Claims of “Toxic Fandoms” by Creators Are Just Excuses for Failure and It Needs To Stop

(Photo by Jordan Strauss/Invision/AP, File)

You’ve undoubtedly heard the term “toxic fandom” at some point in your internet travels, and if you’ve expressed a negative opinion on any recent entries into a franchise, you’ve likely been accused of being in one.


What is a toxic fandom? In a word; fantasy. It’s the idea that your disliking the latest Star Wars entries have more to do with the fact that your fanboy/girl nature makes you overprotective of the brand and that any change is going to cause you to foam at the mouth and complain, boycott, or worse, personally attack actors and creators.

Oh, and you’re likely sexist, racist, or homophobic to boot.

This is, by and large, a false and misleading description, and I think many of the people behind these creations that are getting bad reviews know that. What it really comes off as is more of an excuse for their own failure to deliver a product the fans of any given franchise deserve and a distraction from the fact that the creator/s attempted to morph the world and characters that people had fallen in love with in disrespectful ways to push their own ideas or politics.

I think Geralt of Rivia himself, Henry Cavill, described the reaction from fans about the anger they exhibit when this happens best.

“I don’t consider that toxic. I consider that passionate,” he said when a reporter attempted to hit him with a leading question about toxic fandoms.

Cavill, something of a mega-geek himself, understands the difference between toxicity and righteous anger.

Let’s take the latest example of fans becoming angry with Kevin Smith and his Masters of the Universe reboot.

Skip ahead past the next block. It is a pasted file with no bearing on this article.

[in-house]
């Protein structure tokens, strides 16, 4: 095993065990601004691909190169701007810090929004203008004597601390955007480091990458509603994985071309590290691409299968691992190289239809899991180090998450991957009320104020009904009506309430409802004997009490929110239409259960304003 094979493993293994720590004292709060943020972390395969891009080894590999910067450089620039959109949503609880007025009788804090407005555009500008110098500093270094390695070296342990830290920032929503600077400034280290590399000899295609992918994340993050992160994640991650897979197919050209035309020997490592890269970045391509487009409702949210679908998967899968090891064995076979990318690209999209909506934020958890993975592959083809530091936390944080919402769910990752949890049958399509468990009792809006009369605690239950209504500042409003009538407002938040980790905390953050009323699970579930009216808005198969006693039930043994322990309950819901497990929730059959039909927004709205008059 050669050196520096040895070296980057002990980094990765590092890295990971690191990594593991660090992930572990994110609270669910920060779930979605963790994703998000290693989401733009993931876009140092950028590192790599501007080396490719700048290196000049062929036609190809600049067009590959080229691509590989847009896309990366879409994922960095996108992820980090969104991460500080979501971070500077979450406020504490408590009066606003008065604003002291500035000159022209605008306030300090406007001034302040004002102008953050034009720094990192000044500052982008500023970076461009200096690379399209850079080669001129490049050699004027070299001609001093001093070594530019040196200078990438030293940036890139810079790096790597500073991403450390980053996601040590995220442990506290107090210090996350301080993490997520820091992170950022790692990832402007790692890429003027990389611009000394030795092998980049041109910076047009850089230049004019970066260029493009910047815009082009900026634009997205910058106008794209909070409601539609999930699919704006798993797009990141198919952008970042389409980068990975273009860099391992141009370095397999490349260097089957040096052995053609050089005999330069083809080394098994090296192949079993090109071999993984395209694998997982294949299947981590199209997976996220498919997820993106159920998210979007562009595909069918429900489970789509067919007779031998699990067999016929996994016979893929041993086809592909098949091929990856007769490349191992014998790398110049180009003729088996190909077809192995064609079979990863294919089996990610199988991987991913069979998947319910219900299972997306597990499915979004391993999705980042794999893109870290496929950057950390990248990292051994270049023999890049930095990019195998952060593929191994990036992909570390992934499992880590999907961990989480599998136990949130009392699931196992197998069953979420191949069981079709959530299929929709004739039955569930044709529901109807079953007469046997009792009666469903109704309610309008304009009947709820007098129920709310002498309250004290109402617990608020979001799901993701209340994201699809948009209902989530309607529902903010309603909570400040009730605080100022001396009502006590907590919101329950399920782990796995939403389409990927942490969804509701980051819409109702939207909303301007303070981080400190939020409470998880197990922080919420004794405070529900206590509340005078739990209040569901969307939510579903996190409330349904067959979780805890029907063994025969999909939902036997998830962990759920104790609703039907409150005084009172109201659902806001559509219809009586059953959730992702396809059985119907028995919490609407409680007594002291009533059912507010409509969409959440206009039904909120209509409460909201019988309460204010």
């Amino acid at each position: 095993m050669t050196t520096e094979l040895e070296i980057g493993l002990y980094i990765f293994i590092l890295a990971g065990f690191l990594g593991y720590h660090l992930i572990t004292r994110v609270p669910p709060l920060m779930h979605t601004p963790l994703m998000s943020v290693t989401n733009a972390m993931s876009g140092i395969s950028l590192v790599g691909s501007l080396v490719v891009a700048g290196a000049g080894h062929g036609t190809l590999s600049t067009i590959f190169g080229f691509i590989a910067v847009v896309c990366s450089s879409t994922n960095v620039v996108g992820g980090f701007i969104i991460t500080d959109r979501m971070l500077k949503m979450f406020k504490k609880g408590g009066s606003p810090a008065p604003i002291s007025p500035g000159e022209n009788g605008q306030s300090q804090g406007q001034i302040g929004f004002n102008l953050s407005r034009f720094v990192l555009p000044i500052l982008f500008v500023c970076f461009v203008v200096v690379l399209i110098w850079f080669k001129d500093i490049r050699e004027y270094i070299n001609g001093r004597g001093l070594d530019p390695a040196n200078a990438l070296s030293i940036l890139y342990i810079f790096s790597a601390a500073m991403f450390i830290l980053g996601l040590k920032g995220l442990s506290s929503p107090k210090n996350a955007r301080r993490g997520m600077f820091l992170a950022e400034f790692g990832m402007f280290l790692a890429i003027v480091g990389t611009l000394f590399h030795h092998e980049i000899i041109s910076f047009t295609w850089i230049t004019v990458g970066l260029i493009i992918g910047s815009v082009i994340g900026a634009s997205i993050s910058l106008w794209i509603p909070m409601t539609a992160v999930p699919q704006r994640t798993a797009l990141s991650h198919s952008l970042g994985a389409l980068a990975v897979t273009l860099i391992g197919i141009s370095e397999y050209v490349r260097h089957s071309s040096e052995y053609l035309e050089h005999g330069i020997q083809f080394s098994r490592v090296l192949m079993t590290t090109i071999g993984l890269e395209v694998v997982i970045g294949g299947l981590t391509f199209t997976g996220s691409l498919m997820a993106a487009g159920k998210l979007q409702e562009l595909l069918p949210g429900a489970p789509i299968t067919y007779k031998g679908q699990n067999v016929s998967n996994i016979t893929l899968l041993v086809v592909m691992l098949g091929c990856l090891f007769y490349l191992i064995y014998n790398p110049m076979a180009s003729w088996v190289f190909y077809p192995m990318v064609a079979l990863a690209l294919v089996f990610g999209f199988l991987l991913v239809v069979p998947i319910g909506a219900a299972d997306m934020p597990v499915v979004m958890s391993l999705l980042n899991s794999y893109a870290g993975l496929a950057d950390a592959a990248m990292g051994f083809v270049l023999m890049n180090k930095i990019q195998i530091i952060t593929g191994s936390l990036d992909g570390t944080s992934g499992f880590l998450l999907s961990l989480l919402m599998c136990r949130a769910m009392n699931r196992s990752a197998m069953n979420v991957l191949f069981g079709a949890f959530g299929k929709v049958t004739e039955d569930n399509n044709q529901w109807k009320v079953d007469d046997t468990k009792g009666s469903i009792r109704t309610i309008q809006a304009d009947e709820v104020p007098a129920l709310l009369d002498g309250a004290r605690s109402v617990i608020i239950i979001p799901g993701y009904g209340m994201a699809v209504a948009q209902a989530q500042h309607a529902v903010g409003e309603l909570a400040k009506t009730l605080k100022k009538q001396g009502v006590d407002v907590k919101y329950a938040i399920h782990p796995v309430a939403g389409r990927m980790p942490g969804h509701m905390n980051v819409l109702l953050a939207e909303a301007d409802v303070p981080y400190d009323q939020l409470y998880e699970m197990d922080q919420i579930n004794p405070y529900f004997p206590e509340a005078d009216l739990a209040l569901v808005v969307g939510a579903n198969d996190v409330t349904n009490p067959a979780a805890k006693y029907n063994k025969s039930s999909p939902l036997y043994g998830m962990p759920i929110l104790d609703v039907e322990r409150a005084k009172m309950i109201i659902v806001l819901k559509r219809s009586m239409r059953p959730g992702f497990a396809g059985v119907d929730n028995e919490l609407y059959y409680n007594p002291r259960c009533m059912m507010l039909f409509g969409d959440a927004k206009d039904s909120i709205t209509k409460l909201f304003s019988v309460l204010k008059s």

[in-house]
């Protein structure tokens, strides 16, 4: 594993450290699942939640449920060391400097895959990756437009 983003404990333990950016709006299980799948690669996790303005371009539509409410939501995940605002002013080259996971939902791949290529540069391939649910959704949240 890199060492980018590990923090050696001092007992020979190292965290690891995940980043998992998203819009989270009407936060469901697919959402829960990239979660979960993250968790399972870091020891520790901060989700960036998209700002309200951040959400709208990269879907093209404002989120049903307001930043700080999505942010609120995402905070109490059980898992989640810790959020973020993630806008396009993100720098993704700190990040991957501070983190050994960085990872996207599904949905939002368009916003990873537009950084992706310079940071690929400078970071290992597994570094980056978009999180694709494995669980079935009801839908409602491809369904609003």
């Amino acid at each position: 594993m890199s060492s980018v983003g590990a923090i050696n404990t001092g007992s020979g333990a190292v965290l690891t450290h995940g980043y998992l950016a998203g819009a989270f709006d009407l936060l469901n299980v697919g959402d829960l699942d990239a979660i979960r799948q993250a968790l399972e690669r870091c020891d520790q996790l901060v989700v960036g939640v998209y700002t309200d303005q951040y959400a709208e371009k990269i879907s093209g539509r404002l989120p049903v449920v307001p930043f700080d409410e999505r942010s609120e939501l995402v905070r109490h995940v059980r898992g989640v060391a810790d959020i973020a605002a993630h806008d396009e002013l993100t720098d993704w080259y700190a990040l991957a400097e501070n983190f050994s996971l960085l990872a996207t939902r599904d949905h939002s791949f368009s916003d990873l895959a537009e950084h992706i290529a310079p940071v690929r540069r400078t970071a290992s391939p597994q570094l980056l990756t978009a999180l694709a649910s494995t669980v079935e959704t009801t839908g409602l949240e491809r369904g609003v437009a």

As reported by Bounding Into Comics, Clerks director Kevin Smith decided he was going to reawaken the He-Man franchise with a fresh new look. Fans began expressing fears that Smith was going to do what many other companies have done with franchises and wokeify and feminize it until it hardly resembled the characters and stories they grew up with.


Smith made it a point to deny that he would be doing this. It would be the same He-Man stories we all knew and loved, just updated and more in-depth. Promo artwork made it appear that He-Man would be front and center within the story and while we’d see a show that grew up with its audience, it would still be Masters of the Universe.


Smith did exactly what fans feared he would and he completely ruined the Masters of the Universe universe. The women look overly masculine, the men are all weak and simpering, He-Man barely appears in it, and they turned Teela, the main character now, into an obvious lesbian. It almost seems like Smith was more concerned with passing the Bechdel test than writing a good story.

For a full review of it, the Critical Drinker’s video is likely the best description. Be aware of spoilers and language.

And Netflix wonders why it’s losing subscribers by the hundreds of thousands.